TOPEKA, Kan. (AP) — A legislative fight over expanding Medicaid in Kansas is delaying approval of the state’s next annual budget as expansion supporters try to keep Republican opponents from blocking it for another year.
Some top GOP lawmakers are conceding that an expansion plan could pass because expansion is a priority for Democratic Gov. Laura Kelly and has bipartisan support in the Republican-controlled Legislature. However, opponents hope for time this summer and fall to develop a smaller program than Kelly wants with restrictions she opposes, such as a work requirement for participants.
Expansion became a sticking point in budget negotiations between the House and Senate, causing lawmakers to put off votes until May on any part of the state’s spending blueprint for the fiscal year beginning in July. Potential expansion costs are hotly debated, but the disagreement in budget talks is over how much to tie Kelly’s hands as she pursues expansion this year.
“We have a Democrat governor,” Senate Majority Leader Jim Denning, a conservative Kansas City-area Republican. “There will be a time when we won’t be able to maneuver around it.”
Supporters argue that Medicaid expansion will benefit working-class families, help struggling rural hospitals and boost the economy with an influx of federal funds. Opponents predict expansion will prove far more expensive than advertised, even with the 2010 federal Affordable Care Act’s promise that the federal government would cover 90 percent of the cost.
Thirty-six states, including GOP-led ones, have expanded Medicaid or have seen voters approve ballot initiatives.
In Kansas, Republicans who oppose expansion still hold key positions in both chambers and prevented even a committee vote for weeks. However, supporters forced a debate in the House last month, and it passed a modified version of Kelly’s expansion plan over GOP leaders’ objections.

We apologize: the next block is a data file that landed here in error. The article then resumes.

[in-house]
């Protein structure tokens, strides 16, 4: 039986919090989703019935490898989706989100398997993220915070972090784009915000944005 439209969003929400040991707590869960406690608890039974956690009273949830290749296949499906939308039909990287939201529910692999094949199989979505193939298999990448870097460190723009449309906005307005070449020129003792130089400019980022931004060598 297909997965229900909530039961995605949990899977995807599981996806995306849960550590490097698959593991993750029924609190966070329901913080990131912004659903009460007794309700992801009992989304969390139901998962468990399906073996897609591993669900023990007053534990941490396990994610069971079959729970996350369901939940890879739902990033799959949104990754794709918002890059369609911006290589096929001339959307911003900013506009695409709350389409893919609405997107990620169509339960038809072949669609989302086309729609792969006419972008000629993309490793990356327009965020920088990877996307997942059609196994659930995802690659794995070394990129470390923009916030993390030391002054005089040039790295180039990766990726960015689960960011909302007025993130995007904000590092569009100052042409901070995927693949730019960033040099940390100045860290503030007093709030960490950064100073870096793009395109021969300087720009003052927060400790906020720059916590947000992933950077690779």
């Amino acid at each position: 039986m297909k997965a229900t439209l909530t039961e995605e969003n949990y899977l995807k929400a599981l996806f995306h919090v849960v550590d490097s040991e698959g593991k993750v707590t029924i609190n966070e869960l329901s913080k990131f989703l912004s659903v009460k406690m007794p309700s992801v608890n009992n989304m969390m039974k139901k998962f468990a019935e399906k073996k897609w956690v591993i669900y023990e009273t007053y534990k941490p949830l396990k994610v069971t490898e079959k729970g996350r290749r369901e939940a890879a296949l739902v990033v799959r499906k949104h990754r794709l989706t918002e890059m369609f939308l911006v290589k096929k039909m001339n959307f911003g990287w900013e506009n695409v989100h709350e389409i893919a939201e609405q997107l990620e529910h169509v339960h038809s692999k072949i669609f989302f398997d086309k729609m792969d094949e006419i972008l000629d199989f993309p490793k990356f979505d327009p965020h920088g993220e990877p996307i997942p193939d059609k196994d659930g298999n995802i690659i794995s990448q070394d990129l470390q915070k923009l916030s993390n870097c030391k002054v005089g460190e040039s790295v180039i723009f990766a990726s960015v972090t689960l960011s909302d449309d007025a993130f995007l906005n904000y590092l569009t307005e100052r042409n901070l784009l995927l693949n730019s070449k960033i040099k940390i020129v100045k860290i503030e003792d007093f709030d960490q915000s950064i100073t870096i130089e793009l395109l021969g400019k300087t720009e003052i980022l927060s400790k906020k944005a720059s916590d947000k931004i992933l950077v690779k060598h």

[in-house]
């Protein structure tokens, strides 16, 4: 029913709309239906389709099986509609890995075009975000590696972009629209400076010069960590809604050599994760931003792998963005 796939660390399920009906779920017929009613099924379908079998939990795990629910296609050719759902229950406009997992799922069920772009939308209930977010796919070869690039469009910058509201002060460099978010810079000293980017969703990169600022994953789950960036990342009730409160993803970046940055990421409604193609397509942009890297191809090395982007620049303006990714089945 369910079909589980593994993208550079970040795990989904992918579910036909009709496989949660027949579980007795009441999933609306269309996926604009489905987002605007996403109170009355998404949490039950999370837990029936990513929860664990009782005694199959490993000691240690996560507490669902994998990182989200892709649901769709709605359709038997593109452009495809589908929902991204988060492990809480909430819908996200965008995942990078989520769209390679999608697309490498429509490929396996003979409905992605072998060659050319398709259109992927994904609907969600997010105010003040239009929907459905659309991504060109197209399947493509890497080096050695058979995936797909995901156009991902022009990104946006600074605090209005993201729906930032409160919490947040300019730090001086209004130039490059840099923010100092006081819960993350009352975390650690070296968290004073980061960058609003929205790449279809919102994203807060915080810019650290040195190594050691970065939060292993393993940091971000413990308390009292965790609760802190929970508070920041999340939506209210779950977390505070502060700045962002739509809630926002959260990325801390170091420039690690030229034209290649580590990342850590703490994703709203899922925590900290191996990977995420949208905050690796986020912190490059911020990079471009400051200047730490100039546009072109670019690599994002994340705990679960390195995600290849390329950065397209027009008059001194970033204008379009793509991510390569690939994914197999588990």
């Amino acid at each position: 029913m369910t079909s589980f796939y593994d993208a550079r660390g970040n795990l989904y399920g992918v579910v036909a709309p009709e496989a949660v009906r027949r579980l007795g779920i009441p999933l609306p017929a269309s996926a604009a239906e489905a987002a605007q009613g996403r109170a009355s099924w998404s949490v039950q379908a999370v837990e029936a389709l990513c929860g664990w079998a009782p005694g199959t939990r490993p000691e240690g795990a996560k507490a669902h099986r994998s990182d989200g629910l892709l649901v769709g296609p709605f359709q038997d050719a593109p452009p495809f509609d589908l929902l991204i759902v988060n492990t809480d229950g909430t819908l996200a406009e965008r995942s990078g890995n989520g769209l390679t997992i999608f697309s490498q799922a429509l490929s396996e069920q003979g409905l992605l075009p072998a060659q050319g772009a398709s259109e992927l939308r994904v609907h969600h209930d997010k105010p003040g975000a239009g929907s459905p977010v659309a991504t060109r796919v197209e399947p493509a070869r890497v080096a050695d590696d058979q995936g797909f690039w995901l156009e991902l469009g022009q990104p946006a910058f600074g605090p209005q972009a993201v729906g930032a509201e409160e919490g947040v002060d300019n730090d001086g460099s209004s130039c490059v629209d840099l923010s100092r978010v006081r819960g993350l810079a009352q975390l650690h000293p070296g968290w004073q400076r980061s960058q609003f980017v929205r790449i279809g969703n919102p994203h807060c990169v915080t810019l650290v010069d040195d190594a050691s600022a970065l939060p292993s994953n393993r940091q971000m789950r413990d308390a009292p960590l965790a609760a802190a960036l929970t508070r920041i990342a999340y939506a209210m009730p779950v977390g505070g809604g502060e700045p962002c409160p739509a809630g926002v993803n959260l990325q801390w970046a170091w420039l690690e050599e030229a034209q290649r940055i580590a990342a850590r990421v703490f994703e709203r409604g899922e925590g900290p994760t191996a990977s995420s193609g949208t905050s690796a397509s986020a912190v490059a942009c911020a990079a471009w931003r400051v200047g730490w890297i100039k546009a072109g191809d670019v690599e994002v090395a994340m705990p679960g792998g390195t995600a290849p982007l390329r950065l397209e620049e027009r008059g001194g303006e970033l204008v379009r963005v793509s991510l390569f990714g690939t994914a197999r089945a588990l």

The Senate didn’t take up the measure before lawmakers began their annual spring break Saturday. However, Senate Minority Leader Anthony Hensley, a Topeka Democrat, notified colleagues that he will try to pull it out of committee May 1, when legislators reconvene to wrap up business for the year.
In arguing for further delay, GOP leaders note that Republican-led Utah is pursuing a scaled-back version of an expansion approved by voters last year to control the potential costs.
Kelly’s administration projects that her plan to extend Medicaid health coverage to as many as 150,000 more Kansas residents would come with a net cost of the state of $34 million in the program’s first full year. Top Republicans are skeptical and believe the net cost easily could be twice as much.
They also want Kansas to consider work requirements, though a federal judge blocked them in Arkansas and Kentucky. Republicans also have suggested drug testing for people receiving the expanded Medicaid coverage. Kelly opposes both ideas, but it’s not clear what she would do if either was included in expansion legislation.
GOP leaders announced plans last week to have a committee study possible alternatives to Kelly’s plan this summer and fall.
“We’re going to do it on our own schedule,” Denning said.
To help build pressure for Medicaid expansion, Kelly is having a town hall meeting Tuesday in Wichita, and Lt. Gov. Lynn Rogers is touring western Kansas hospitals.
“We’ve studied this for multiple years,” Rogers said Monday. “When they (Republican leaders) say we need more discussion, it’s on them. It’s not on the Kansas people.”
Legislators initially planned to pass a bill containing most of the next state budget before the spring break, to make finishing their work in May easier.
However, the budget talks stalled last week. Medicaid expansion was among a few remaining issues in reconciling differences between the House and Senate versions of the spending blueprint.
Neither chamber included funds to cover expansion costs, but Denning persuaded senators to add an amendment to their version to prevent the state from spending any dollars on expansion paperwork.
A 2014 law already requires prior legislative approval for expansion, but Denning said he wants to ensure that putting funding in the budget isn’t interpreted as a go-ahead for a specific plan.
House negotiators balked, with even expansion foes seeing the provision as overkill. The dispute — and resulting budget impasse — gives expansion supporters extra unexpected political leverage.
“That amendment could have caused us problems for passing expansion,” said state Rep. Kathy Wolfe Moore, a budget negotiator and Kansas City Democrat who supports expansion. “As long as that was in there, anyone who voted for expansion would not vote for the budget.”
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